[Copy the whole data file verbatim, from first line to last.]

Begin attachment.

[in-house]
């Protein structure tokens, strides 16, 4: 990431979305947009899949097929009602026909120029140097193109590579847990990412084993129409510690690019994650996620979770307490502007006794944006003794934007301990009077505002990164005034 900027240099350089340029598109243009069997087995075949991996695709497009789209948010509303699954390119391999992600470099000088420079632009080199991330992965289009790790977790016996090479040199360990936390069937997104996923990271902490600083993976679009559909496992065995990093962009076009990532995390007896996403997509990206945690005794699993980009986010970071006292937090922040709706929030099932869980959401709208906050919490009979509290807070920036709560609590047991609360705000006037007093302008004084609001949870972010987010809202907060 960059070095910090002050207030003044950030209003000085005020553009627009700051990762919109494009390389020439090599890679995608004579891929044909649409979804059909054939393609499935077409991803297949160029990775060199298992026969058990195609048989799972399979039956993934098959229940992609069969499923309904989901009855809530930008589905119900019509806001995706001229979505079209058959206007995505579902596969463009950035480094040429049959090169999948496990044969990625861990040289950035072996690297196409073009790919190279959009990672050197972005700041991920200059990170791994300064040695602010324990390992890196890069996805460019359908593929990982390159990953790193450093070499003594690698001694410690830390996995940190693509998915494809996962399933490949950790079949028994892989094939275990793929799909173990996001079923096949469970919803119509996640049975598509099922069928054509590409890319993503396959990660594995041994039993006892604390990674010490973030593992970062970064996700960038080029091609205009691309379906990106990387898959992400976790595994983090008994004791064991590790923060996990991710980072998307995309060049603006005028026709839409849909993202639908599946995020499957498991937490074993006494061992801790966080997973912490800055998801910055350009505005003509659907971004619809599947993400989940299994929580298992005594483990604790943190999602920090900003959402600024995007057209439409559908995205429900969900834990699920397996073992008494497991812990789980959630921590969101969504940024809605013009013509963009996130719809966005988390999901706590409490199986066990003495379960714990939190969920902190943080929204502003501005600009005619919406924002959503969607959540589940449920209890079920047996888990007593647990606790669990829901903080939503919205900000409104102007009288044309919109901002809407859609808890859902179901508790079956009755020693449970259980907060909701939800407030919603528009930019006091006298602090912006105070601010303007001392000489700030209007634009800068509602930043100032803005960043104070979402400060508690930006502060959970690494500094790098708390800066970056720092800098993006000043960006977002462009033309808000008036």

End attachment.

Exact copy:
[in-house]
């Protein structure tokens, strides 16, 4: 990431979305947009899949097929009602026909120029140097193109590579847990990412084993129409510690690019994650996620979770307490502007006794944006003794934007301990009077505002990164005034 900027240099350089340029598109243009069997087995075949991996695709497009789209948010509303699954390119391999992600470099000088420079632009080199991330992965289009790790977790016996090479040199360990936390069937997104996923990271902490600083993976679009559909496992065995990093962009076009990532995390007896996403997509990206945690005794699993980009986010970071006292937090922040709706929030099932869980959401709208906050919490009979509290807070920036709560609590047991609360705000006037007093302008004084609001949870972010987010809202907060 960059070095910090002050207030003044950030209003000085005020553009627009700051990762919109494009390389020439090599890679995608004579891929044909649409979804059909054939393609499935077409991803297949160029990775060199298992026969058990195609048989799972399979039956993934098959229940992609069969499923309904989901009855809530930008589905119900019509806001995706001229979505079209058959206007995505579902596969463009950035480094040429049959090169999948496990044969990625861990040289950035072996690297196409073009790919190279959009990672050197972005700041991920200059990170791994300064040695602010324990390992890196890069996805460019359908593929990982390159990953790193450093070499003594690698001694410690830390996995940190693509998915494809996962399933490949950790079949028994892989094939275990793929799909173990996001079923096949469970919803119509996640049975598509099922069928054509590409890319993503396959990660594995041994039993006892604390990674010490973030593992970062970064996700960038080029091609205009691309379906990106990387898959992400976790595994983090008994004791064991590790923060996990991710980072998307995309060049603006005028026709839409849909993202639908599946995020499957498991937490074993006494061992801790966080997973912490800055998801910055350009505005003509659907971004619809599947993400989940299994929580298992005594483990604790943190999602920090900003959402600024995007057209439409559908995205429900969900834990699920397996073992008494497991812990789980959630921590969101969504940024809605013009013509963009996130719809966005988390999901706590409490199986066990003495379960714990939190969920902190943080929204502003501005600009005619919406924002959503969607959540589940449920209890079920047996888990007593647990606790669990829901903080939503919205900000409104102007009288044309919109901002809407859609808890859902179901508790079956009755020693449970259980907060909701939800407030919603528009930019006091006298602090912006105070601010303007001392000489700030209007634009800068509602930043100032803005960043104070979402400060508690930006502060959970690494500094790098708390800066970056720092800098993006000043960006977002462009033309808000008036």